THE BIG FISHERMAN was nominated for several Oscars, a testament to the quality of the film and its technical professionals. Of course, it lost to BEN-HUR (almost everybody lost to BEN-HUR).
In the mid-1970's, I worked at the Disney Studios in 16mm film distribution (mostly to schools and airlines as this was prior to the rise of home video). I located some 16mm anamorphic (scope) prints of THE BIG FISHERMAN.
Using a dialog continuity script as a guide, I managed to reconstruct a decent, complete print and turned it over to my management, thinking it would be a great 16mm rental title. It wasn't accepted for that medium, but a few years later, SFM MEDIA CORPORATION distributed it to TV (in a pan-and-scan version only).
The film is based on Lloyd C. Douglas' novel, a sequel to his massive bestselling book THE ROBE. The performances are consistently excellent. Howard Keel creates a moving and heart-felt portrait of Simon/Peter. There are several other standout performances. For example, Jonathan Harris as the chief steward in the palace of Herod Antipas. This was before his memorable turn as Dr. Zachary Smith in LOST IN SPACE. The best way to describe his characterization is to borrow a line from MY FAIR LADY: "Oozing charm from every pour, he oiled his way around the floor." Herbet Lom and Martha Hyer (as Antipas and Herodias) are particular standouts.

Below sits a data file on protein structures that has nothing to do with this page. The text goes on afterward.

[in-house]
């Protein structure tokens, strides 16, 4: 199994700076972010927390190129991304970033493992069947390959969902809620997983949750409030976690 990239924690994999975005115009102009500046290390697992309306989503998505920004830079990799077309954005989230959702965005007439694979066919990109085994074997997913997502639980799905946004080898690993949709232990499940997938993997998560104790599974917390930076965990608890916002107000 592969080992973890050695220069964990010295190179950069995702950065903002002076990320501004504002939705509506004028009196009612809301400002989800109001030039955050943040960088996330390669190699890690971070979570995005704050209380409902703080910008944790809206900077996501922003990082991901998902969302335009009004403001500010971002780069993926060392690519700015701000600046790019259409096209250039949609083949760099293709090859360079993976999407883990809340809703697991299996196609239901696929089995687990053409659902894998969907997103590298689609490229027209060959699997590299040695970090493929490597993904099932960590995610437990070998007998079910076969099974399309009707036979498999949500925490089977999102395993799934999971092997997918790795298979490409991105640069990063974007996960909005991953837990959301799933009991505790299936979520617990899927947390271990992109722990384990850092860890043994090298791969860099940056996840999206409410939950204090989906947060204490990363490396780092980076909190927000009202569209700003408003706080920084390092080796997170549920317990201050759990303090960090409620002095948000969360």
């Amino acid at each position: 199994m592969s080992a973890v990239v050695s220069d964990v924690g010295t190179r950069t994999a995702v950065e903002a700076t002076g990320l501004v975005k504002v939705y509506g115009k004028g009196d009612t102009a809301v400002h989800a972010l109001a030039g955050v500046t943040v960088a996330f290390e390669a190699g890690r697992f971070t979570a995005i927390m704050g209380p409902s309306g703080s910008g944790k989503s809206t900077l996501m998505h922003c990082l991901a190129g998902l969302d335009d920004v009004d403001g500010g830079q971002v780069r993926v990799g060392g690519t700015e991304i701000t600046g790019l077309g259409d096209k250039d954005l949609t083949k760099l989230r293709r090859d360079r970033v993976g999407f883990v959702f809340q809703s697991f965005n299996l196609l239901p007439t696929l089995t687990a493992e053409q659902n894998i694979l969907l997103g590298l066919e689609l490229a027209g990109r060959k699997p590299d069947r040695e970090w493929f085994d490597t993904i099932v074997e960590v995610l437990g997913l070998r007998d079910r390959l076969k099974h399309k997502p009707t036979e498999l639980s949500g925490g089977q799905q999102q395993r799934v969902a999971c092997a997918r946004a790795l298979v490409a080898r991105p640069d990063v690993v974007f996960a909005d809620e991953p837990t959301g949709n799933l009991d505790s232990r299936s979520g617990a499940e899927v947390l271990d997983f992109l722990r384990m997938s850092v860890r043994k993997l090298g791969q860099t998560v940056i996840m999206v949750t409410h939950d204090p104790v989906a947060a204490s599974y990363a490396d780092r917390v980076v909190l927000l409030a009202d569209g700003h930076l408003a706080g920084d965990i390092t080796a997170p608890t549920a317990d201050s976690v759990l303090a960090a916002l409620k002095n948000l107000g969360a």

Also, Ray Stricklyn as Deran, the evil son of the Arabian king, who has an unhealthy lust for Princess Fara (Susan Kohner), whose heart belongs to Prince Voldi (John Saxon). Kohner and Saxon create a very believable chemistry of two star-crossed lovers.
When Deran dies suddenly of a heart attack while addressing his chiefs, who surround him on horseback, his passing is remarked on by two lines of dialog: "I think he is dead," says one chief. Another chief, looking at the body on the ground before him, replies, "Let us let him lay there until we are certain."
It is a pity that this title is not available on video, preferably on DVD, where it's widescreen image can be preserved. I'm surprised that TCM hasn't gotten hold of this, unless it's a case of who owns the legal rights; possibly Buena Vista, the original distributor (which, of course, involves the Walt Disney Studios, who have their own strong home video distribution system). Perhaps these copyright owners feel that no decent elements exist for a DVD transfer. Perhaps they feel that the title just wouldn't find a large enough market to justify the cost of transferring such a long movie. That is a misguided belief. Anyway, it's still a pity. It deserves to be seen again.